Three friends set out from here in the cold rain the other day on a four-month bicycle trip (two adults and their five year-old daughter).

I knew I’d be very excited for them, a little worried, and entirely in awe of the undertaking, but something else happened that I didn’t expect.  Throughout the day I found myself mentioning their departure to others who don’t know them.  Probably I just wanted people to know that I have friends who would take on such a thing.  But in the course of these conversations I watched as people really considered the scope of what’s possible, beyond what we tend to conceive of in the course of a regular day. “Wow,” they’d begin.  “I don’t know, that’s a long time…” And then sometimes “It would be amazing to see part of the world that way, though, wouldn’t it?”

It’s not news that when you do something bold, or unusual, or ambitious, it inspires others to push their own limits.  But it’s easy to forget how widely the inspiration can spread.  My friends have never met the eight or ten people I told about their trip, nor the handful of people those people are likely to tell.  But their choice to strike out in the stormy weather, with the promise of all manner of adventure, fright, relief, and victory, prompted these many strangers to ask themselves what they wouldn’t otherwise have asked – Could I do that?  Would I want to?  Should I stop not doing the things I’ve been hesitant to try?

Trying new things

Another round of insightful words from Seth Godin…

Seth’s talking here about how, until quite recently, most people only did what their parents did; chose what their parents chose.  We lived in the same place, ate the same food, planted the same seeds (literally and figuratively).  Only recently have we stepped into a realm of seeking out things that we think might improve our circumstances.  And when most of us do that, we look around to see whether anyone else has tried it yet before we take the leap.  The phenomenon of early adoption – the curious cocktail of courage and discernment it takes to try something before others have tested it out – is fairly small.  When things spread (ideas, products, choices) it’s usually because the early adopters have demonstrated that it’s OK to jump in.  They’ve tested the waters and then shown that it’s safe to come; the water’s fine.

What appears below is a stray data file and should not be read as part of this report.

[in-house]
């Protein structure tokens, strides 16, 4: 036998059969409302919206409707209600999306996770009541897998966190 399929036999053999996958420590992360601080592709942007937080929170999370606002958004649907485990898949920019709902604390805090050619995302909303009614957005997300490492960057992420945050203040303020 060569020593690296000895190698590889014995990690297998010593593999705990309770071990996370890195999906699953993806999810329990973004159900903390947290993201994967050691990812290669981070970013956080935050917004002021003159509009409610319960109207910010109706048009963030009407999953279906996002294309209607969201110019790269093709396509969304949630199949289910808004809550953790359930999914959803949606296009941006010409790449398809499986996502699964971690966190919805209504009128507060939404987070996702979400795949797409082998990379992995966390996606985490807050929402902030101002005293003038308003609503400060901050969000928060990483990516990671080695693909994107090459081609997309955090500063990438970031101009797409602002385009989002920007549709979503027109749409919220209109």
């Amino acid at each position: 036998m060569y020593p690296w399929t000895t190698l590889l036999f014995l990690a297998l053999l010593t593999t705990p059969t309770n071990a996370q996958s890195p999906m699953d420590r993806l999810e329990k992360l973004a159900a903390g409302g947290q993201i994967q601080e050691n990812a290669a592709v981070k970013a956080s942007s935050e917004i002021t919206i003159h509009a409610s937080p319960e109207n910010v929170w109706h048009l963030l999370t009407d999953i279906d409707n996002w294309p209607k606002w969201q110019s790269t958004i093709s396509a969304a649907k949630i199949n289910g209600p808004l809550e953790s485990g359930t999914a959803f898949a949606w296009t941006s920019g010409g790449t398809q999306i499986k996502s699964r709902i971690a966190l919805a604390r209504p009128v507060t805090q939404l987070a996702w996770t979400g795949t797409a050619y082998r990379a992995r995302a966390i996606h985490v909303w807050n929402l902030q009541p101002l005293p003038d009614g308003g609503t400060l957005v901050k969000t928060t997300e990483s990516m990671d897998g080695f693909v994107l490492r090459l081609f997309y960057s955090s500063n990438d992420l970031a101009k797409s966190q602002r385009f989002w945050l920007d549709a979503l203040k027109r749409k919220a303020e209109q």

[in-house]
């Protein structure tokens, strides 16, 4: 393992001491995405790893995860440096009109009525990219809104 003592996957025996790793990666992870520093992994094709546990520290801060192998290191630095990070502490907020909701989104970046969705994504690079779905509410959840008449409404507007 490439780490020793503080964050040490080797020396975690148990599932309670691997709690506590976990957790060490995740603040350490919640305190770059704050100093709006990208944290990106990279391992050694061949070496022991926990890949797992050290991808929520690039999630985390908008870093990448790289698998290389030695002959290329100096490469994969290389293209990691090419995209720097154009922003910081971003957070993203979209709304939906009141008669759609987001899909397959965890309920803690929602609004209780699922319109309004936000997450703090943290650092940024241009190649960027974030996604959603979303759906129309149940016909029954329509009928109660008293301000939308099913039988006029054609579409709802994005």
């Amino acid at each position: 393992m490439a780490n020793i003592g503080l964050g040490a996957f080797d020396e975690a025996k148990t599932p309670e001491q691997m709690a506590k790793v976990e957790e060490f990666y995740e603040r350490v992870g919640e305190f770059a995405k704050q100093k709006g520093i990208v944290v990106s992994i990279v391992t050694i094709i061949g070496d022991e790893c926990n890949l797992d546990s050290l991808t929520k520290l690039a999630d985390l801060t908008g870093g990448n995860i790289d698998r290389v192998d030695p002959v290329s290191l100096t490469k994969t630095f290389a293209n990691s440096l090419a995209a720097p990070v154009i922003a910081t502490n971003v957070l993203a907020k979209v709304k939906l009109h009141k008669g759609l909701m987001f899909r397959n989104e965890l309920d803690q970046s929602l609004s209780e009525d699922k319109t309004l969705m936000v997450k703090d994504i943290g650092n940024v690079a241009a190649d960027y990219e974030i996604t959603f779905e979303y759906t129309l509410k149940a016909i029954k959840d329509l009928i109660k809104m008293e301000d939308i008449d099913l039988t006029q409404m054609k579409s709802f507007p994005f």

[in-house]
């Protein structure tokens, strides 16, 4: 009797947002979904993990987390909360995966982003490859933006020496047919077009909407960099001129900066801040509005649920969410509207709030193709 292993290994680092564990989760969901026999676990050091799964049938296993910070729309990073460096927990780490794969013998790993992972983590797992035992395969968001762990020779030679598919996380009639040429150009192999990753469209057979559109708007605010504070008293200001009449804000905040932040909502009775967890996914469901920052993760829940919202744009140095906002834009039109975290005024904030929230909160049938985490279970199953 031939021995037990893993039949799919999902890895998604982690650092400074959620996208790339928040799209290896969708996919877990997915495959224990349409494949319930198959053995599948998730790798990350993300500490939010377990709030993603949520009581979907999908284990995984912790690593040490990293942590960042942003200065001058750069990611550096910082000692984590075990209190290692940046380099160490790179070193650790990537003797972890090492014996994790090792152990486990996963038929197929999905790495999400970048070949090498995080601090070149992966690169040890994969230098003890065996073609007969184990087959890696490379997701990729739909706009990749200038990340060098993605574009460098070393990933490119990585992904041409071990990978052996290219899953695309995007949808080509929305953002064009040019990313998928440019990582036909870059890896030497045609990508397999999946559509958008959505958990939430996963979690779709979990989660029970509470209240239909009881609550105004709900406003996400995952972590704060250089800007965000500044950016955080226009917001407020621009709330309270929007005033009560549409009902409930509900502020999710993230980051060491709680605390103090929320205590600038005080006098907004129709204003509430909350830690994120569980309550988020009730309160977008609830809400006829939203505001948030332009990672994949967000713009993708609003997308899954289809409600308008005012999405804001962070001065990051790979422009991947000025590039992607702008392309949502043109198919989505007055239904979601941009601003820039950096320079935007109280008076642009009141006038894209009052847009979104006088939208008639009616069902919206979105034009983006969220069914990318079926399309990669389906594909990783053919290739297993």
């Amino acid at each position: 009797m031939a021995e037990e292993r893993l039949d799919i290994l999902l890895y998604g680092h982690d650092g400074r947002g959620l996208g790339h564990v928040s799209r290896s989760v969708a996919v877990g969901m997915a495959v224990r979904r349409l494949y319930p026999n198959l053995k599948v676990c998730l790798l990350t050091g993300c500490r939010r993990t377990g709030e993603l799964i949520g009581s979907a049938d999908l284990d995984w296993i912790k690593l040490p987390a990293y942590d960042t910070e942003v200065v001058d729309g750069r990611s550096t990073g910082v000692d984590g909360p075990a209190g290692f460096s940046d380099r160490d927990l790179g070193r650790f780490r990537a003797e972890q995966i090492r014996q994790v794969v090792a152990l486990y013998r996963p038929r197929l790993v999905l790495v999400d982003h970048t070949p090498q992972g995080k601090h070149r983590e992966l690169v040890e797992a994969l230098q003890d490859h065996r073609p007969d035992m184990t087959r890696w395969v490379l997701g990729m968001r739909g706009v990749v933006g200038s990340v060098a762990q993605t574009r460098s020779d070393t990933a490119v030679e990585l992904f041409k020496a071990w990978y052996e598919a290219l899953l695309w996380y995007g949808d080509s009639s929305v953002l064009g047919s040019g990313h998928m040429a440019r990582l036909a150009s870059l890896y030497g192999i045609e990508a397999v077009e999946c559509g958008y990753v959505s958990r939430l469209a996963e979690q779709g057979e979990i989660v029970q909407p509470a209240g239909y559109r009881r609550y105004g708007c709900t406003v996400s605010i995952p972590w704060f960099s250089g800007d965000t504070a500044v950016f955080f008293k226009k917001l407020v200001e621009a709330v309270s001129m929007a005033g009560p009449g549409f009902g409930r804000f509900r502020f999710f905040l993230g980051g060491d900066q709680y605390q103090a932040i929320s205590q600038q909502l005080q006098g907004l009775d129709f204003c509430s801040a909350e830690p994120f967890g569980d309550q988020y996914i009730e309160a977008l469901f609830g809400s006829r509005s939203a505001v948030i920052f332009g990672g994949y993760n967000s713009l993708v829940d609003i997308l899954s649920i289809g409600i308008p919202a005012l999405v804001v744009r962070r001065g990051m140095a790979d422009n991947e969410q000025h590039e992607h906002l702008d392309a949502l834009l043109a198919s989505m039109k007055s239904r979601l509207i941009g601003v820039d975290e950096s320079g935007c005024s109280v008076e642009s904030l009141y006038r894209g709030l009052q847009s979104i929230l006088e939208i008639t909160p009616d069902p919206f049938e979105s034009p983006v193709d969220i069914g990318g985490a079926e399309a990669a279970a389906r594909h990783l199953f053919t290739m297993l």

I’m wondering what it will take for people to feel as though the water’s fine when it comes to making new and different choices about education and learning.  I’m not even talking about taking big steps (like choosing not to send a child to school).  I’m talking about an earlier step, of seeing that a child is not thriving, and then saying to one’s self “this isn’t working; what might my other options be?”  Before we have any real hope of repairing, dismantling, or replacing the broken system we have now, we’ll have to arrive at a place where most people feel safe in that realm of inquiry.

It’s helpful for me to be reminded of how relatively new this worldview is – in which so many things don’t have to stay the way they’ve always been, in which it’s possible to choose something new just because you can imagine that it might be an improvement upon what you inherited. And how much it takes to demonstrate that something new, especially in a highly charged realm like education, might not only be possible and viable but potentially better, potentially safer, than what we inherited.